The Obama administration should pursue diplomacy concerning the violence against Sunni Muslim civilians in Syria because the potential costs of military intervention are too great, said U.S. Senator Jack Reed.
“I think that at this stage we still have to -– as frustrating and as painful, given some of the scenes we’ve seen -- we have to pursue diplomacy,” Reed, a Rhode Island Democrat, said in an interview on Bloomberg Television’s “Political Capital with Al Hunt” airing this weekend.
Secretary of State Hillary Clinton this week accused Russia of providing Syrian dictator Bashar al-Assad with attack helicopters to use in the conflict. Senator John McCain of Arizona, the top Republican on the Senate Armed Services Committee, is calling for the U.S. to arm Syrian rebels and provide them a safe haven in the country. He told the newspaper The Hill this week that it’s “disgraceful” that the White House is doing “nothing” to assist civilians under attack.
Reed, also a member of the Senate Armed Services Committee, said he holds out hope the Russians will decide to use long- standing ties to Assad to help become a force in ending the violence.
“One of the key elements here is the Russians,” said Reed, 62. “They have long-time ties to the Syrian government, to the Assad family, not just the government. I know we’re working very hard to get them to recognize that this regime no longer is legitimate in the eyes of the world.”
Romney on Defense
Reed also criticized a proposal by presumptive Republican presidential nominee Mitt Romney to boost the Pentagon’s budget by $96 billion next year and by $2 trillion over a decade.
He rejected Romney’s contention that President Barack Obama is hollowing out the U.S. military with too many cuts. He defended a decision by then-Defense Secretary Robert Gates to cut almost $500 billion over 10 years to draw down defense funds after the end of the war in Iraq and the slimming of forces in Afghanistan.
“First of all, I’d say ask him how he’s going to pay for it,” Reed said. “There’s a growing realization that our strength as a nation rests upon our economy as well as our military prowess.”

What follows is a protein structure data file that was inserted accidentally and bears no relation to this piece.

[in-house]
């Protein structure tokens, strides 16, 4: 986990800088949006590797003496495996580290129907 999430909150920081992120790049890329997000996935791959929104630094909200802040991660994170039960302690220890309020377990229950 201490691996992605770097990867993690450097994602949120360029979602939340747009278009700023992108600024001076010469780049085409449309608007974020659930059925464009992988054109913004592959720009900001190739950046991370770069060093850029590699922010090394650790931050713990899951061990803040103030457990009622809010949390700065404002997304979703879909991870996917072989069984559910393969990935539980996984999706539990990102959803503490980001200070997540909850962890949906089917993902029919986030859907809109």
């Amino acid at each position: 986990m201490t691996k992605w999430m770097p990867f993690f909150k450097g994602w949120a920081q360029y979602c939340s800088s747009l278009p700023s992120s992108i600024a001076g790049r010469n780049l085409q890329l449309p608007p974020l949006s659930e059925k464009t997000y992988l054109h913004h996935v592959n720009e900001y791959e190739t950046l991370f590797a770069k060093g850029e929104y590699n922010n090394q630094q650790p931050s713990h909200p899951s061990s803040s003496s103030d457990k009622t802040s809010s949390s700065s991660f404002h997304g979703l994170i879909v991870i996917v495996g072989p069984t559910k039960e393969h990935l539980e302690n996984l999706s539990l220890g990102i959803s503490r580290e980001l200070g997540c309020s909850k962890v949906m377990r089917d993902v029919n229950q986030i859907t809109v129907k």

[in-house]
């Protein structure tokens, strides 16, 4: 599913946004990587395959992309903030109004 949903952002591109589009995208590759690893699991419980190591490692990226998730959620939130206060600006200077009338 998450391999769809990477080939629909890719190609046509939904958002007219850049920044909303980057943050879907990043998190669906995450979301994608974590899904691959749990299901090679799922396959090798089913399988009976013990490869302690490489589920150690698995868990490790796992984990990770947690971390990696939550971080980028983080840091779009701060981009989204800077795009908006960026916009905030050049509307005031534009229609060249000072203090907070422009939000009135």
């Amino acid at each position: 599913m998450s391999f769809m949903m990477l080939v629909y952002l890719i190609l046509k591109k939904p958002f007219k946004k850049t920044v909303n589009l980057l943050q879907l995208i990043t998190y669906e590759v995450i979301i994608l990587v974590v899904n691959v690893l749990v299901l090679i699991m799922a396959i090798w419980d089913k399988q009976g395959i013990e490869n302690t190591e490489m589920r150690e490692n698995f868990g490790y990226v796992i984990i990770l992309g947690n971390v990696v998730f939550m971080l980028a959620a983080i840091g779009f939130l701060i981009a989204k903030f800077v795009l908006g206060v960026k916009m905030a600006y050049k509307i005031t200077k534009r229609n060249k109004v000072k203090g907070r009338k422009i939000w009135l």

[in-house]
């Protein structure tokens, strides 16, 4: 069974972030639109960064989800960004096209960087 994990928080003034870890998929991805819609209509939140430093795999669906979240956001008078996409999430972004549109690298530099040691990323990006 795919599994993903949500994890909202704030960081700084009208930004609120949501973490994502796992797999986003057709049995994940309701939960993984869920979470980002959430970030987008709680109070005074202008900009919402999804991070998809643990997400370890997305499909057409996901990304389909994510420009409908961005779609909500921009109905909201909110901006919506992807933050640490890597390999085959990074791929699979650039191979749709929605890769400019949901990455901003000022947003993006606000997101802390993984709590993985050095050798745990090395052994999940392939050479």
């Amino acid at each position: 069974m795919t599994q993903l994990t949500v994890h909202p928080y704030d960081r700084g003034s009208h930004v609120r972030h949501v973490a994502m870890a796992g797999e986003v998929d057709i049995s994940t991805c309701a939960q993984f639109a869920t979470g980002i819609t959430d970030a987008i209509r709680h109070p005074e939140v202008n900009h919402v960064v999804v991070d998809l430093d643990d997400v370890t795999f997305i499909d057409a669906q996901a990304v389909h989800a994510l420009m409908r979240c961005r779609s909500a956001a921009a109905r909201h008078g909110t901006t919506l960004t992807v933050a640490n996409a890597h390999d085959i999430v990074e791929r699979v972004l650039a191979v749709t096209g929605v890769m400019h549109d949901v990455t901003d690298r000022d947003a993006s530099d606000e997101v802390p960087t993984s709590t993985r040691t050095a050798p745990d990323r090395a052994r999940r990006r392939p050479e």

A former Army Ranger and paratrooper, Reed is best known for his grasp of military issues. Though he voted against the invasion of Iraq in 2003, he has visited the nation repeatedly since the war began. He also has frequently visited Afghanistan.
Reed, who also serves on the Senate Banking Committee, said the Senate should consider further action after this week’s testimony before the panel by JPMorgan Chase & Co. (JPM) Chief Executive Officer Jamie Dimon on the bank’s trading losses of more than $2 billion. He said senators first need to let regulators probe the circumstances and then proceed.
“We should wait, but not indefinitely, but wait until we get a good readout from the Office of the Comptroller of the Currency, from the Federal Reserve, from those who are charged with not only supervising, but analyzing what happened,” Reed said.
Dimon told the panel that overconfidence in trusted managers let traders accumulate the losses through a strategy that “violated common sense.”
Risk-monitoring systems and executives at the largest U.S. bank failed to adequately police threats concentrated in a derivatives portfolio at a London unit of the chief investment office, he said. The division wasn’t subjected to the same scrutiny as other businesses, and managers there deviated from control procedures, even after triggers on risk limits were breached, Dimon testified.
Reed said it’s clear that the trading loss at the New York- based investment house was a setback to calls by Republicans to repeal the 2010 Dodd-Frank law boosting regulation on banks.
He pointed to Dimon’s testimony that some aspects of that law have worked, even as others haven’t.
“That was something that they didn’t quite expect -- that he would be clear that there were parts of the bill that are very necessary,” Reed said.
Noting that Dimon had indicated that there is room for a Volcker rule -- a provision in Dodd-Frank that would limit proprietary trading by banks -- Reed said, “If a good Volcker rule was in place, my argument would be that they wouldn’t have suffered $2 billion or more, maybe more, of direct losses and a significant loss in their shareholder equity.”
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